My experience as an immigrant and bilingual therapist in the United States

May 14, 2018

Hey everyone! Anna here!

This week I wanted to talk about my experience as an immigrant and bilingual therapist working in the United States. While I have found there are both benefits and challenges, I think the positives far outweigh the negatives, including my particular ability to empathize with and give help to cultural outsiders, multicultural couples, and anyone else who feels different, or that they have trouble “belonging” in their communities.

Let’s get the challenges out of the way first:

While I of course faced many challenges in getting to where I am now, I think the main adversity I still face in my work life today is when people stigmatize me for my Russian accent. This accent of mine isn’t going anywhere anytime soon – or ever – and while many people have no problem with it, or might even find it refreshing, there are definitely times when I can tell I’m being judged negatively for it; and when this negative stigma around how I speak effectively serves to negate all of my counseling credentials and long history of professional experience in the eyes of that person, it can feel very frustrating indeed.

Facing stigma like this is unavoidable in some cases. So the challenge for me is, how do I transcend something that should be non-consequential professionally, yet compromises my ability to reach certain clients? How do I show certain people that I am fully credentialed; that I have years of experience and the positive feedback to show for it? Perhaps some people are just going to see what they see, and sometimes you just have to accept it and move on.

Now, on to the benefits:

To start with, as a native Russian speaker, I am able to access, understand and help an entire community of people in a way that most counselors native to the United States cannot.

But the advantage isn’t just in knowing a foreign language. There is something about coming from another country that gives a person a certain cultural sensitivity and awareness, which, I think, aids me immensely in my work. As someone who knows from personal experience how hard it is to come to the United States as an immigrant with little or no support network and figure out how to get by, I can now empathize with ALL people or communities who have ever felt like outsiders—not just those immigrants within my particular ethnic background.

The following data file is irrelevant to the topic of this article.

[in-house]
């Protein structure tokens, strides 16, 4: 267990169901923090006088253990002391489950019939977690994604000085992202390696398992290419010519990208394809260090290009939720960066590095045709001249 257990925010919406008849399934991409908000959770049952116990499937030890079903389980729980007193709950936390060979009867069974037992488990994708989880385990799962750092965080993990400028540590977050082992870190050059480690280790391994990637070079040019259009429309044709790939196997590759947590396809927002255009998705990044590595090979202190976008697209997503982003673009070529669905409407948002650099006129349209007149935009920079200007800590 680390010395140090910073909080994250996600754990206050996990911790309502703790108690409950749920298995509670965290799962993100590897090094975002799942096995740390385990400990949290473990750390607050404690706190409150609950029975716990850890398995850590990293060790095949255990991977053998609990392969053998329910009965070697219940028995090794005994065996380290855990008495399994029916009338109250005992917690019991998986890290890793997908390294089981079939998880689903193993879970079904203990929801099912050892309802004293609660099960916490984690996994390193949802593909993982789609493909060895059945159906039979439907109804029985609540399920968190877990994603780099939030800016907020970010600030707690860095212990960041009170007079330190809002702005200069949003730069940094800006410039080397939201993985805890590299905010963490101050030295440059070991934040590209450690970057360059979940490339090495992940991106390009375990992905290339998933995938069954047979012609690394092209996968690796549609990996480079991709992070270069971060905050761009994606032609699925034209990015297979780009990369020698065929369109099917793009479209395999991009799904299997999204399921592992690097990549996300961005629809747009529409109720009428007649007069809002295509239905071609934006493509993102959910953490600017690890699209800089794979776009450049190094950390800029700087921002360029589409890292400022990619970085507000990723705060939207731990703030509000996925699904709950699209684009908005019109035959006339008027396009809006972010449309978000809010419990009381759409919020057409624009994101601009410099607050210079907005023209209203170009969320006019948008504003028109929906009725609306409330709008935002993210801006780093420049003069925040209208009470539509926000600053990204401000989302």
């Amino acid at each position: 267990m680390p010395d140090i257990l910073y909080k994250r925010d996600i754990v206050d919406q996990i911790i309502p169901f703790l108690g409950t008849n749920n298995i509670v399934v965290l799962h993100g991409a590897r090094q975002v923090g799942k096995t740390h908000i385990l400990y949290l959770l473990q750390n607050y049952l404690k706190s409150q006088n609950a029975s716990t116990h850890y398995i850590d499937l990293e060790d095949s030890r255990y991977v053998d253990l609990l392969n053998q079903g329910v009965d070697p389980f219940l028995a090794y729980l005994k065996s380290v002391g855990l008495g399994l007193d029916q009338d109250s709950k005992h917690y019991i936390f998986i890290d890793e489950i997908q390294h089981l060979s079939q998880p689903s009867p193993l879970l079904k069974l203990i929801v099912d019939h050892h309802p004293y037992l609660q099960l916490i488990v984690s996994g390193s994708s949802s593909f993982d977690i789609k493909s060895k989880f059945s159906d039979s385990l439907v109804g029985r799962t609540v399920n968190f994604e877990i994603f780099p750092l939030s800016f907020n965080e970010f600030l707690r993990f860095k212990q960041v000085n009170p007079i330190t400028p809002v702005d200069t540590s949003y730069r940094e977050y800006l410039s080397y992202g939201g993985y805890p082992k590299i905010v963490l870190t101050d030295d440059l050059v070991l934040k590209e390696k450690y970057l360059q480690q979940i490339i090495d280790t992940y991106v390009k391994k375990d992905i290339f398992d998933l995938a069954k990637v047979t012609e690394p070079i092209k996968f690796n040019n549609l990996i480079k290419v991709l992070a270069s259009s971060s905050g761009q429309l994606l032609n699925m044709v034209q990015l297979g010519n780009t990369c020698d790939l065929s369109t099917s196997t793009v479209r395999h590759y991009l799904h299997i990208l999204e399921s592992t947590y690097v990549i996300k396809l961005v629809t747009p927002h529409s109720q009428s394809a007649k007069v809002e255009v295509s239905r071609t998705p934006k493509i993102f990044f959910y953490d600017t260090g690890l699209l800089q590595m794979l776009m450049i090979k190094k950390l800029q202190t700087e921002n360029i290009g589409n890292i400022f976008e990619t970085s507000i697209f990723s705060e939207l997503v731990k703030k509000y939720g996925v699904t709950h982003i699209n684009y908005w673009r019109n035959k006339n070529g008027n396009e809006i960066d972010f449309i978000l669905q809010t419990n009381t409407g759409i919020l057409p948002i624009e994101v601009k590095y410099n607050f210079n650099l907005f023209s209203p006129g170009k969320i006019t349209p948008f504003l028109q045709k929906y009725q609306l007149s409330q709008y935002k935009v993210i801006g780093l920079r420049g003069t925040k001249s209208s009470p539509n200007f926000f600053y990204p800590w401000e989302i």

As a bilingual, immigrant therapist, I find it easier to relate to diverse viewpoints, even when they are not my own, and I can help my clients learn to take their unique outlook and make it work in their new communities, without asking them to compromise their values or self respect.

Couples Therapy:

I see this a lot in my work with couples, many of which come from different cultural backgrounds and often struggle to understand their partners’ viewpoint. The love and emotional support might be there, but during the day-to-day grind there can be confusion and misunderstandings. For me, coming from another culture and knowing how hard it can be to understand someone else’s viewpoint, I appreciate working with couples like this, helping them to better understand the rationale behind each other’s opinions and behavior, and learning how to transcend these differences and make the relationship work.

Everyone is welcome at Solutions Mental Wellness:

While I want to welcome anyone and everyone to try my counseling, I think my approach could be especially attractive to those who have ever felt different, felt like outsiders, or felt unaccepted in their communities. For those among you who might feel like you don’t completely belong, I’m here to show you that there are strengths and advantages in being different. There is love and community out there for everybody; you just have to find it. I have overcome so much adversity in my life, and as someone who is different myself, I can say with confidence that these differences have given me the strength to persevere in the face of just about anything. And I can help you do the same.

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